There are two additional problems to the digitising of archives, as highlighted in Duff, Craig and Cherry’s study. First, Duff et al explain that the main feeling was that original materials are the best stimulus to the historical imagination. This aspect is an interesting, yet not pertinent factor so it will not be explored further here. Second, one respondent to their questionnaire stated that ‘I would love to have documents in other formats…but the [reproduction] is poor’ and many others expressed a concern with editing of these sources. These two issues are important yet the problem of contextualisation is the major draw-back in this digitising process. Whilst the internet provides increased accessibility, it presents a dangerous set of sources that, if not combined with traditional archival research, could seriously damage the profession.
The organisation of existing sources into new platforms that did not exist before, and the use of new sources used by historians are changing the nature of what a historian actually is. Wa He’s paper is a prime example of the former. He outlines the development of a new platform to study Central American History by Old Dominion University. Whilst the sources for this database existed before its inception, the way in which the sources were presented was new. He explains that before their ‘project started there was no searchable database on the internet that included biographical data on the heads of state of the five extant Central American countries… since the region’s separation from Spain in 1821.’ The information was spread across books, archives and journals in both Spanish and English so students found it difficult to access the information. Thus they found it hard to learn about Central America’s political leaders. As argued by Cohen and Rosenzweig, historians often do not understand how to effectively communicate over the internet. This was accounted for in the project. Thus the interface for this website is extremely accessible and effective. This online searchable bilingual database and other similar projects have been enabled by the rising use and understanding of the internet.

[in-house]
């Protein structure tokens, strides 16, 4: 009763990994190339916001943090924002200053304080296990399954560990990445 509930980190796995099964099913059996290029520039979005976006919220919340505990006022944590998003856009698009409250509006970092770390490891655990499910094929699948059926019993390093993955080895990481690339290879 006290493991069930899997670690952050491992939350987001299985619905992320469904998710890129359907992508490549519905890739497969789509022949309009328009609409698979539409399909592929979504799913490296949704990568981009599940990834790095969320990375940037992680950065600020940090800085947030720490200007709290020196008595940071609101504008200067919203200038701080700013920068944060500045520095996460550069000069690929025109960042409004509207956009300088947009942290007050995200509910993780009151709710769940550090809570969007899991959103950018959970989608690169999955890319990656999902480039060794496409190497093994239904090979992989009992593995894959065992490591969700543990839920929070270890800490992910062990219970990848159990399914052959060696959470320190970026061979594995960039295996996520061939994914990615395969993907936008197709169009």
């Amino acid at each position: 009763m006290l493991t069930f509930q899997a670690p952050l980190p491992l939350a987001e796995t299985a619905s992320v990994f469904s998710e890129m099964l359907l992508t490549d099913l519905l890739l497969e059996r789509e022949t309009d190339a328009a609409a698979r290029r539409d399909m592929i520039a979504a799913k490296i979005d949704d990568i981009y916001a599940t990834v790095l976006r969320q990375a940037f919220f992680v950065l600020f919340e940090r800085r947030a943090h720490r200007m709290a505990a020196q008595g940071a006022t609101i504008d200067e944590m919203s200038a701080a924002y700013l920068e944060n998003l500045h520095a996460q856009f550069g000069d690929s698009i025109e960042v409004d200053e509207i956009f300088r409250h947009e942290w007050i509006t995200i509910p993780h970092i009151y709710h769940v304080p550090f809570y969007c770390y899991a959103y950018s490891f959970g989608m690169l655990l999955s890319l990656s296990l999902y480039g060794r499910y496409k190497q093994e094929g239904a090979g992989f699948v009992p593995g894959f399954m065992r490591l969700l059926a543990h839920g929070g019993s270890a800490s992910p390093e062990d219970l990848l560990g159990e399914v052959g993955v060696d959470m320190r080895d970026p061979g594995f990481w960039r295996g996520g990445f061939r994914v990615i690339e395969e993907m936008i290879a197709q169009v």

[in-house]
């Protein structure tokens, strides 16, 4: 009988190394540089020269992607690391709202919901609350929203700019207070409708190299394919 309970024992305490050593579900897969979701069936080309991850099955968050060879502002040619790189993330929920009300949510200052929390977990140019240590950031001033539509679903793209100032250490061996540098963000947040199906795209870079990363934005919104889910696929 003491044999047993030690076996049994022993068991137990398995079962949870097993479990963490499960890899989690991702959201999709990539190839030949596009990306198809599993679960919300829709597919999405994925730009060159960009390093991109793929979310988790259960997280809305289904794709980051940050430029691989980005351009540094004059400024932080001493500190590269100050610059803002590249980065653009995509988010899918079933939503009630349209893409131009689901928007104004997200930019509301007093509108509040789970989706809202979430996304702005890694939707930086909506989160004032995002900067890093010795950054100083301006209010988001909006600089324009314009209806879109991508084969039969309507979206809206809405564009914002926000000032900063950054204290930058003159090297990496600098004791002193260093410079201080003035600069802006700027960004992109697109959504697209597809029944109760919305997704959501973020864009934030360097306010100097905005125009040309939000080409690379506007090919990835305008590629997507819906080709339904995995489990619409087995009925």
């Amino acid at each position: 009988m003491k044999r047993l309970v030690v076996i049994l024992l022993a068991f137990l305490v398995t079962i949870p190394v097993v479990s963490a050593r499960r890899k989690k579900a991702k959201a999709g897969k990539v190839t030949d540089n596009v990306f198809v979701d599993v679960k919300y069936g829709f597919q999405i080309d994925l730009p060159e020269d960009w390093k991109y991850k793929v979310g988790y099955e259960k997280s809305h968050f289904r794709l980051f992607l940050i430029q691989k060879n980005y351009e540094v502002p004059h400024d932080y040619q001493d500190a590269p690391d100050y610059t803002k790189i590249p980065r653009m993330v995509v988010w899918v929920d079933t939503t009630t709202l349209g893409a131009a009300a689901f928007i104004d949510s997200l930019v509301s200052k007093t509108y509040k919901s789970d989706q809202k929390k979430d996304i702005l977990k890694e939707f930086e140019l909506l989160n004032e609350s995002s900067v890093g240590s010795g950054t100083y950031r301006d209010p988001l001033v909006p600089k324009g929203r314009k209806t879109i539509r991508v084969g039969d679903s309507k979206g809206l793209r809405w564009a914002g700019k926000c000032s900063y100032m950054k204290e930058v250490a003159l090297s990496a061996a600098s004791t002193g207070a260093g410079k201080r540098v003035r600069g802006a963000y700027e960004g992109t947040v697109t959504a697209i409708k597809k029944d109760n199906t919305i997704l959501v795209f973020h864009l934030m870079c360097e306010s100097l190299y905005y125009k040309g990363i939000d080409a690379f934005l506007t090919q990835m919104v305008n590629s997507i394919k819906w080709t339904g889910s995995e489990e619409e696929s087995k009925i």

For those interested in African and American history, both databases Voyages: The Trans-Atlantic Slave Trade and Slavery, Abolition and Social Justice, 1490-2007 reached the same objectives. By aggregating different sources of historical data on the European slave trade between Africa and America (1500-1900), these databases managed to foster a new scholarship on slave trade, slavery and its abolition. The information which used to be scattered in Brazil, Cuba, the United States, Europe or different African countries became accessible very easily. One of the main problems is that the second database (Slavery, Abolition and Social Justice) is not free.